The Impact of State Taxes on Self-Insurance: Sales tax

The Impact of State Taxes on Self-Insurance: Sales taxIn addition, documentation that insurers engage in premium tax avoidance is prima facie evidence that insurers believe that they could bear some tax costs. Consistent with insurers bearing state tax incidence, Petroni and Shackelford (1999) report that insurers allocate a disproportionately large percentage of the premiums from multistate policies to less heavily taxed states. To our knowledge, no study documents that retailers engage in tax plans to avoid sales taxes, consistent with retailers avoiding the incidence of the sales tax.
Finally, this study differs from the sales tax studies along a research design dimension. The sales tax studies generally assess the effect of taxes on prices and assume that quantity changes in response. Unfortunately, unlike the consumer goods examined in the sales tax studies, which are homogeneous and numerous (e.g., Besley and Rosen, 1999, compare the prices of thousands of Big Macs, Kleenex, and similar goods across U.S. cities), insurance policies are customized financial contracts with extensive contingencies. Thus, comparing the rates of insurance policies across states would not be a fruitful exercise.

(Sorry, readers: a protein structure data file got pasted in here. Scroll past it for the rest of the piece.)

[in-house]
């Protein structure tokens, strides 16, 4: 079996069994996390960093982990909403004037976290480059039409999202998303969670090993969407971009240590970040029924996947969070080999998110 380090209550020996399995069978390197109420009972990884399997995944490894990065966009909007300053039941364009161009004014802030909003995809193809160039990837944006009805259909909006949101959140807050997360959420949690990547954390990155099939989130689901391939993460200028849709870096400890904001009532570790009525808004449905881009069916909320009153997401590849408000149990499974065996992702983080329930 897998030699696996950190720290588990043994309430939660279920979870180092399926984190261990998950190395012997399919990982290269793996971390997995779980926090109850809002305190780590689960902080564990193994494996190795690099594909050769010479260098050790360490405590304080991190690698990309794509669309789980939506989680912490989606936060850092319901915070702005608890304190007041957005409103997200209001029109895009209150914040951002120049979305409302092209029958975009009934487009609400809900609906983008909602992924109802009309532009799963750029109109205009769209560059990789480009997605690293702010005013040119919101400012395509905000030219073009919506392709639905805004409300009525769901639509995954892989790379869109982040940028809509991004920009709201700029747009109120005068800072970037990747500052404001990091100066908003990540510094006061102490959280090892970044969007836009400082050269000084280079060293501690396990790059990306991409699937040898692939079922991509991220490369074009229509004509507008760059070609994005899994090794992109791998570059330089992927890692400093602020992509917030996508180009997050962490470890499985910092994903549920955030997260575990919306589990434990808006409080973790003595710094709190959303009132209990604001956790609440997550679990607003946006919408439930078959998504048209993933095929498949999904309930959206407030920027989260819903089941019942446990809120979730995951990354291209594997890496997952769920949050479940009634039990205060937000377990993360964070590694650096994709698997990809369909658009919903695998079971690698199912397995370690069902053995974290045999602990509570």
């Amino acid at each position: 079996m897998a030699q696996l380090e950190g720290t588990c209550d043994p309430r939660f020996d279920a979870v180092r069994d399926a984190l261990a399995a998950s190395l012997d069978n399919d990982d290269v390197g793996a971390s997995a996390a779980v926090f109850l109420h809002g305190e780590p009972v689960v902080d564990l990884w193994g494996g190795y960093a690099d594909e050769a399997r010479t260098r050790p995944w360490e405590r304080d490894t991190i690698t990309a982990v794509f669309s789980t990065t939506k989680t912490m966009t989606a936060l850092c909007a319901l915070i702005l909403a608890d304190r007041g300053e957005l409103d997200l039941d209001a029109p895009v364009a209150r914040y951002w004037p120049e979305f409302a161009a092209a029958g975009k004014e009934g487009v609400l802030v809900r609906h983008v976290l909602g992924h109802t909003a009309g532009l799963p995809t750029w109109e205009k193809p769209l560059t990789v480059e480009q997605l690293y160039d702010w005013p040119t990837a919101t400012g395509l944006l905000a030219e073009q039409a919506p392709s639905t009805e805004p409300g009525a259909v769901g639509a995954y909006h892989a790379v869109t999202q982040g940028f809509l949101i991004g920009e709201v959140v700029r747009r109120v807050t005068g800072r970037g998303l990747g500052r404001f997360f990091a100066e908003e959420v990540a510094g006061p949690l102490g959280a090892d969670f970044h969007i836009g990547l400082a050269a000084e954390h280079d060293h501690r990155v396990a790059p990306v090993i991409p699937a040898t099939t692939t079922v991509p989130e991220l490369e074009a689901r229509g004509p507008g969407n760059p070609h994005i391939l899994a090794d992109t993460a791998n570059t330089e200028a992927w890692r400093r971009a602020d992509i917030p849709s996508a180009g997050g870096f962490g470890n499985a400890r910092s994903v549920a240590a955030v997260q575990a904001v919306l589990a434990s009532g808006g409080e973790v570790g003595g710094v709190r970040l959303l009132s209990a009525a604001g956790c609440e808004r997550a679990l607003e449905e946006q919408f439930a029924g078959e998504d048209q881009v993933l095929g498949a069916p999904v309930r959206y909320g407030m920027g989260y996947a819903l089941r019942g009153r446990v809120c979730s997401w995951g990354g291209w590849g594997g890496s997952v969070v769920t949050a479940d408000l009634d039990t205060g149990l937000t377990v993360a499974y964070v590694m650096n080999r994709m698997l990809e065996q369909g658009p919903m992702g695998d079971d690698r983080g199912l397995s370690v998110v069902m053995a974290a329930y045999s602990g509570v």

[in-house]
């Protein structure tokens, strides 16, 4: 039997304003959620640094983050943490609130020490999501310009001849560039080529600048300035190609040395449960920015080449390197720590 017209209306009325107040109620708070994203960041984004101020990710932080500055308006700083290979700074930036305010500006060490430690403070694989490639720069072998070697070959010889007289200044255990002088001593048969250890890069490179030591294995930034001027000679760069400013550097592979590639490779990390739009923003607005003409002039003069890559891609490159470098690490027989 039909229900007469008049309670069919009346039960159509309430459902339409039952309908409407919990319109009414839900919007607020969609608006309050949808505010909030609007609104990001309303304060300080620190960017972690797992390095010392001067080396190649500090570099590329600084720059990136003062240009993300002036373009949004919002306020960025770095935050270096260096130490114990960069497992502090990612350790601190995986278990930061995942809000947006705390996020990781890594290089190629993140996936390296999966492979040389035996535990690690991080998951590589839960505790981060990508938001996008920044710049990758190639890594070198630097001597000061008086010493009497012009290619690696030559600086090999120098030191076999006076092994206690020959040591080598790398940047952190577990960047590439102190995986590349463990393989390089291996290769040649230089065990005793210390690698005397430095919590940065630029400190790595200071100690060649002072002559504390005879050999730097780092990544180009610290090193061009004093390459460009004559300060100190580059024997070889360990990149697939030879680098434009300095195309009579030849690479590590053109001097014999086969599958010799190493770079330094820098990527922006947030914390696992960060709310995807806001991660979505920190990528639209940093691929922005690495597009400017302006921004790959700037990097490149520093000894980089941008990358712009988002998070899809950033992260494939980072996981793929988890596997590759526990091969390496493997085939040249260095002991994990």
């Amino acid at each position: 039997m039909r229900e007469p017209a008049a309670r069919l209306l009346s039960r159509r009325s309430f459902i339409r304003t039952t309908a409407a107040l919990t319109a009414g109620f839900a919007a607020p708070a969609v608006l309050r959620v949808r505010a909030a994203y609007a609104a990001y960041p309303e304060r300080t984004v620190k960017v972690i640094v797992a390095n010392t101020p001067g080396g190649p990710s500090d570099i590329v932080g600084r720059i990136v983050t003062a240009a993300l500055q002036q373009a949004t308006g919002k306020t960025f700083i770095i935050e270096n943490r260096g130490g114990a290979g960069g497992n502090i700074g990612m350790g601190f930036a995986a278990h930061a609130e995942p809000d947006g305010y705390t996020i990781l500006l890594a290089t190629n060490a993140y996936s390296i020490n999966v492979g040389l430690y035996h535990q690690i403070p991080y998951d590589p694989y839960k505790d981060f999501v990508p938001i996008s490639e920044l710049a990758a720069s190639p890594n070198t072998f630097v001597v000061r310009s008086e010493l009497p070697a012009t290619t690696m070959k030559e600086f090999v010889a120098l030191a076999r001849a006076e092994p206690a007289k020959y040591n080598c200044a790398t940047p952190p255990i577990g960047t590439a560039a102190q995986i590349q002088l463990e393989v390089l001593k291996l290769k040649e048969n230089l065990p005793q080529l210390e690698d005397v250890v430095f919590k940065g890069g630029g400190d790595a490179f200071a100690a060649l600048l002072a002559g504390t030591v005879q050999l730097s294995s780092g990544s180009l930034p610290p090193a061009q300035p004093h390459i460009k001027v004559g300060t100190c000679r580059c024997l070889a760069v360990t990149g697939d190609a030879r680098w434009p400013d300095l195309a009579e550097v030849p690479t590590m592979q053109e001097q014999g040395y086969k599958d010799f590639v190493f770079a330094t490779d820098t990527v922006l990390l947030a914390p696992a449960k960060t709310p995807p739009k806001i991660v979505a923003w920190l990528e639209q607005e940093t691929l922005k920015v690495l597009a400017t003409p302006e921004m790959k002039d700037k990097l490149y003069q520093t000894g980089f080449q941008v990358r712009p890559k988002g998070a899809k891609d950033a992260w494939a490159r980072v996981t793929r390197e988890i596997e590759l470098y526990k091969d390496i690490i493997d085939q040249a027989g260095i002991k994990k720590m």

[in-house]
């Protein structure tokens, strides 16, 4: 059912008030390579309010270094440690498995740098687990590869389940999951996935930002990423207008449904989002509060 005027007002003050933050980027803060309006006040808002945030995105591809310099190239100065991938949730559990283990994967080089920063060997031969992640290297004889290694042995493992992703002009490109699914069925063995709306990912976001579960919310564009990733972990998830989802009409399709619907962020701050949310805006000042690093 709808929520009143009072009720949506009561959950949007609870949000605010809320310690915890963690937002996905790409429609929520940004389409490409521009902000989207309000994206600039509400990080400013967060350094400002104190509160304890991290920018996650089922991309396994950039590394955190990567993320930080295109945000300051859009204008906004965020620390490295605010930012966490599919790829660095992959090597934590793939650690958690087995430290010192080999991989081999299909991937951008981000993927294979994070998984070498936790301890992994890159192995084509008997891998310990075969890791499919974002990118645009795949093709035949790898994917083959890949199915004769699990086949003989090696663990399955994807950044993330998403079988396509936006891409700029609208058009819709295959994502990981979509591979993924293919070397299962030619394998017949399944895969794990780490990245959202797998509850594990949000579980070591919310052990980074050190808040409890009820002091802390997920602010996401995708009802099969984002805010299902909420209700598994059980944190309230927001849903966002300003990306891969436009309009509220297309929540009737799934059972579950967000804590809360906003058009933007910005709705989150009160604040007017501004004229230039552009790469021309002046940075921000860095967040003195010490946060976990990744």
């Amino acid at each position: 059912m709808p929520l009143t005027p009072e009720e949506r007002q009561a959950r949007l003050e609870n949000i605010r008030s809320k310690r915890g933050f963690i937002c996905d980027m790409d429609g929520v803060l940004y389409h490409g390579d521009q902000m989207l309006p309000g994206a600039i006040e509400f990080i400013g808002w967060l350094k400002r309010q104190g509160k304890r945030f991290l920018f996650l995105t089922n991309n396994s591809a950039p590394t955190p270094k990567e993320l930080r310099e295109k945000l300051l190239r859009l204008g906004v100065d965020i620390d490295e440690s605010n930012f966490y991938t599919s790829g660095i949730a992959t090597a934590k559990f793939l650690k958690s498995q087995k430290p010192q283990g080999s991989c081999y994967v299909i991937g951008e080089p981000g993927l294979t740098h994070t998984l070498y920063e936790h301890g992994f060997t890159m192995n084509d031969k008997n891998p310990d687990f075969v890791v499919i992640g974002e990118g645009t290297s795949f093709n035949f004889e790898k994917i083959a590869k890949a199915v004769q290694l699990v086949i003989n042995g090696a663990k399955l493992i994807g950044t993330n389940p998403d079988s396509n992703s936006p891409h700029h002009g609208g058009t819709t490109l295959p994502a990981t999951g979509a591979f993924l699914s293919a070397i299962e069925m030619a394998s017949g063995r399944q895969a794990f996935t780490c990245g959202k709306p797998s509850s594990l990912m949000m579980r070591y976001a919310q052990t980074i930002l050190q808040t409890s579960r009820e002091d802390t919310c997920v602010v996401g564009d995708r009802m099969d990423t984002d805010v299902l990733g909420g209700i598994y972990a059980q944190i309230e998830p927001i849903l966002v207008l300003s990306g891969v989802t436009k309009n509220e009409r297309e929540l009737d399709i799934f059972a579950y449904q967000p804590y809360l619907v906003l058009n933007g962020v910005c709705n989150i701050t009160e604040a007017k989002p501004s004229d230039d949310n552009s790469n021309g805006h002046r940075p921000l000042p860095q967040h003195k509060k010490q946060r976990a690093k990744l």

An alternative is to compare profit margins across states, e.g., total premiums in the state divided by all costs of providing coverage in the state. Unfortunately, data limitations prevent us from observing this profit measure. Its numerator, premiums, is biased. Petroni and Shackelford (1999) document that the premiums disclosed in insurers’ annual accounting reports are managed to reduce premium tax liabilities. Its denominator, total expenses, is unobservable. The only expense reported in the annual accounting reports for each state and by line of insurance is nominal incurred losses. Other expenses are segregated neither at the line of insurance level nor at the state level.
Bradford and Logue (1998) use the premium-loss ratio to measure price in their analysis of the impact of the Tax Reform Act of 1986 on the insurance industry. Although they are unimpeded by any cross-state shifting, they conclude that non-tax factors, such as interest rate swings, overwhelm the effect of Federal taxes on premium-loss ratios. Their inability to isolate Federal tax effects using intertemporal profit-loss ratios support the notion that profit-loss ratios lack the necessary power to calibrate the effects of state insurer taxes on self-insurance.
Consequently, we estimate the impact of state taxes on the market for property-casualty insurance by evaluating the relation because taxes and quantity, i.e., insurance coverage, as measured by incurred losses. On a more positive note, unlike the sales tax studies, which generally ignore quantity effects, this paper can address issues of social welfare concerning selfinsurance. Thus, this paper’s inability to estimate tax-price relations and its focus on tax-quantity relations is not necessarily a weakness, but simply a difference from most extant sales tax literature.